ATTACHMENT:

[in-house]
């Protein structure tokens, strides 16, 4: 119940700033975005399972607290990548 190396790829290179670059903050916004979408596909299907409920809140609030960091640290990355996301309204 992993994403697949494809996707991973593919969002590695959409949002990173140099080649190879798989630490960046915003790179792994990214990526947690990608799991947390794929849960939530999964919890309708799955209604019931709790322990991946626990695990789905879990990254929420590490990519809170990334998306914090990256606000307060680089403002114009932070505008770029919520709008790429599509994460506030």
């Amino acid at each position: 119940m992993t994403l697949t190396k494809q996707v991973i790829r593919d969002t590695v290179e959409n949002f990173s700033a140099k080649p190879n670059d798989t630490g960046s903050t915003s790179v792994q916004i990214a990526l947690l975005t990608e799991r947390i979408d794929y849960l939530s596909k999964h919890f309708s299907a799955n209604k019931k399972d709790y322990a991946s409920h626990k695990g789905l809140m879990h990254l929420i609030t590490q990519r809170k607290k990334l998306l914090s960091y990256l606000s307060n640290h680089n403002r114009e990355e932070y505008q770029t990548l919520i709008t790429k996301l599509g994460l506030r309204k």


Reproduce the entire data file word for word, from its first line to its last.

[in-house]
């Protein structure tokens, strides 16, 4: 119940700033975005399972607290990548 190396790829290179670059903050916004979408596909299907409920809140609030960091640290990355996301309204 992993994403697949494809996707991973593919969002590695959409949002990173140099080649190879798989630490960046915003790179792994990214990526947690990608799991947390794929849960939530999964919890309708799955209604019931709790322990991946626990695990789905879990990254929420590490990519809170990334998306914090990256606000307060680089403002114009932070505008770029919520709008790429599509994460506030």
């Amino acid at each position: 119940m992993t994403l697949t190396k494809q996707v991973i790829r593919d969002t590695v290179e959409n949002f990173s700033a140099k080649p190879n670059d798989t630490g960046s903050t915003s790179v792994q916004i990214a990526l947690l975005t990608e799991r947390i979408d794929y849960l939530s596909k999964h919890f309708s299907a799955n209604k019931k399972d709790y322990a991946s409920h626990k695990g789905l809140m879990h990254l929420i609030t590490q990519r809170k607290k990334l998306l914090s960091y990256l606000s307060n640290h680089n403002r114009e990355e932070y505008q770029t990548l919520i709008t790429k996301l599509g994460l506030r309204k």